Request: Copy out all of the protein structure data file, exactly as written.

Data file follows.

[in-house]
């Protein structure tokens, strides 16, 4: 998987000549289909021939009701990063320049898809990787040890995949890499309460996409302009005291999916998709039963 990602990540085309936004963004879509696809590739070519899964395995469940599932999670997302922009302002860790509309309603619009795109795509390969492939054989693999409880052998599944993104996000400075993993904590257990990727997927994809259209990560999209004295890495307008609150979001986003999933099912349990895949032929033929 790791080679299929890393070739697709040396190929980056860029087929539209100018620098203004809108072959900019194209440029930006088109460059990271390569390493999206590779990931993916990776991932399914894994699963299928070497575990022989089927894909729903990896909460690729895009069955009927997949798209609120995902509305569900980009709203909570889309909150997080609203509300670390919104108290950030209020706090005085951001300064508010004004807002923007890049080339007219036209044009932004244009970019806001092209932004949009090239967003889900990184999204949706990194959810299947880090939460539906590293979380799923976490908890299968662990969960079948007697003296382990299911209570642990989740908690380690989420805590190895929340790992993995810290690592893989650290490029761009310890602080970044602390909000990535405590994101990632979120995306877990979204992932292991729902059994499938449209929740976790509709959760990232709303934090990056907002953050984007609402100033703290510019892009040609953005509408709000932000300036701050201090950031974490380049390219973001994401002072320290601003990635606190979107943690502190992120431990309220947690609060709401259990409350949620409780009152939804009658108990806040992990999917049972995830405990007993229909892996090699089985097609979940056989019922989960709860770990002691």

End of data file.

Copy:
[in-house]
């Protein structure tokens, strides 16, 4: 998987000549289909021939009701990063320049898809990787040890995949890499309460996409302009005291999916998709039963 990602990540085309936004963004879509696809590739070519899964395995469940599932999670997302922009302002860790509309309603619009795109795509390969492939054989693999409880052998599944993104996000400075993993904590257990990727997927994809259209990560999209004295890495307008609150979001986003999933099912349990895949032929033929 790791080679299929890393070739697709040396190929980056860029087929539209100018620098203004809108072959900019194209440029930006088109460059990271390569390493999206590779990931993916990776991932399914894994699963299928070497575990022989089927894909729903990896909460690729895009069955009927997949798209609120995902509305569900980009709203909570889309909150997080609203509300670390919104108290950030209020706090005085951001300064508010004004807002923007890049080339007219036209044009932004244009970019806001092209932004949009090239967003889900990184999204949706990194959810299947880090939460539906590293979380799923976490908890299968662990969960079948007697003296382990299911209570642990989740908690380690989420805590190895929340790992993995810290690592893989650290490029761009310890602080970044602390909000990535405590994101990632979120995306877990979204992932292991729902059994499938449209929740976790509709959760990232709303934090990056907002953050984007609402100033703290510019892009040609953005509408709000932000300036701050201090950031974490380049390219973001994401002072320290601003990635606190979107943690502190992120431990309220947690609060709401259990409350949620409780009152939804009658108990806040992990999917049972995830405990007993229909892996090699089985097609979940056989019922989960709860770990002691």